Helen Woolley: “Securing a Sense of Safety for Adopted Children in Middle Childhood (7-12 years)”

In Students by General Account

This research will contribute to the debates within children’s geography, childhood studies and the profession of social work on both how children’s security is conceptualised and explored through the interventions of adults and, how children make meaning about their immediate world and sense of security. It will explore these ideas in respect of domestically adopted children, their families and communities in the north east of England. It seeks to draw together the knowledge from human geography on security, insecurity, cultural geography and spatial belonging with the knowledge in social work of narrative, attachment and outcomes for adopted children in order to contribute to our mutual knowledge and strategies when working with children experiencing the liminal spaces between their birth and adoptive home identities. Using co-produced children’s keys and maps of their safe and dangerous places and analysing the sense they make of how to be secure within them the research will provide fresh strategies and recommendations for researchers, practitioners and adoptive families to enhance the opportunities for domestically adopted children to feel secure.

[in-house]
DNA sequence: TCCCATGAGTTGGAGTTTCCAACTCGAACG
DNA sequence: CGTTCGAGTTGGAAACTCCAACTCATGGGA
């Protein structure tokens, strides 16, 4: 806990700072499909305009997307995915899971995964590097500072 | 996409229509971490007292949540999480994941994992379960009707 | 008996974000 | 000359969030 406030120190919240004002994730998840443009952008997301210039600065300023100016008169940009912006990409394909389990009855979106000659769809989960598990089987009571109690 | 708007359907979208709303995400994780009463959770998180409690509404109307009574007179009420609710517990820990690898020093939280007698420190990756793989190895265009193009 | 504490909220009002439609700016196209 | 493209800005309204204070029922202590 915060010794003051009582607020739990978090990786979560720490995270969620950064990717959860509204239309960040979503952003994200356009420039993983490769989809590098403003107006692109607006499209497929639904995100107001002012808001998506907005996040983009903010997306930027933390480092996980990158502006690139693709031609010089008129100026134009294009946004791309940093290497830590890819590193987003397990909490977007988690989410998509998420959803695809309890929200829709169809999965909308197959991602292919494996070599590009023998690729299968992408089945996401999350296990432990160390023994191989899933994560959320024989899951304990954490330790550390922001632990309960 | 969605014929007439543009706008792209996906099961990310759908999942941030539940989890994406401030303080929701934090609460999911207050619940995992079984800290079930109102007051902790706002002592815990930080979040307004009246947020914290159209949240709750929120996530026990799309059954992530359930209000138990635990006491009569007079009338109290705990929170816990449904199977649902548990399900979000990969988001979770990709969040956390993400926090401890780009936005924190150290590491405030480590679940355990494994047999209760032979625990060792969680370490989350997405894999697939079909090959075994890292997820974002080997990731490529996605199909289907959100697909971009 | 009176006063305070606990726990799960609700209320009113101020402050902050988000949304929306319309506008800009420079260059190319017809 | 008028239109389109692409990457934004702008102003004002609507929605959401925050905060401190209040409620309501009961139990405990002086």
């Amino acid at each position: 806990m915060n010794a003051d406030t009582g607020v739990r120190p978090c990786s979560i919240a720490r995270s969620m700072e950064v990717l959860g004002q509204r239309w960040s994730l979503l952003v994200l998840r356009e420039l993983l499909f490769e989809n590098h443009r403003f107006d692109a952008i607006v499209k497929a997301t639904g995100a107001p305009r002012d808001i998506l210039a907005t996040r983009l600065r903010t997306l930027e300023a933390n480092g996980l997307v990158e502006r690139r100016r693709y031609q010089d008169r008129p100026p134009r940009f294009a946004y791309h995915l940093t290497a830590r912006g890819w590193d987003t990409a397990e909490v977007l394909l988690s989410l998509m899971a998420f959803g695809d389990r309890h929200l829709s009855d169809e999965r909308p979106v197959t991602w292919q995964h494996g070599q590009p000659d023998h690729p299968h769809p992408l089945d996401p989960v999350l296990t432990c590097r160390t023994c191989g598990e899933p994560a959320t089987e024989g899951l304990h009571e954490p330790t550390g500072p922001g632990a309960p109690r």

The research will be supervised by Professor Peter Hopkins and Dr Matej Blazek from Newcastle University and Helen Charnley from Durham University). This piece of research is a collaborative partnership, and I will be working with Adoption Tees Valley within the North East (Manager, Vicky Davidson-Boyd) to access children, their families, schools and documentation; Adoption UK (David Squire, Research Manager) to explore opportunities to gain access to information and make use of platforms to cascade messages from the research. I am motivated to engage with this project through my professional (social worker for 29 years) and personal experience (adoptive mum for 10 years). My approach will be to co-produce with young people and to learn and explore curiously with them ‘sense-making’ in their spaces – historical, virtual, current and imagined. I anticipate that we will use multi-sensory tools and materials to map these ideas.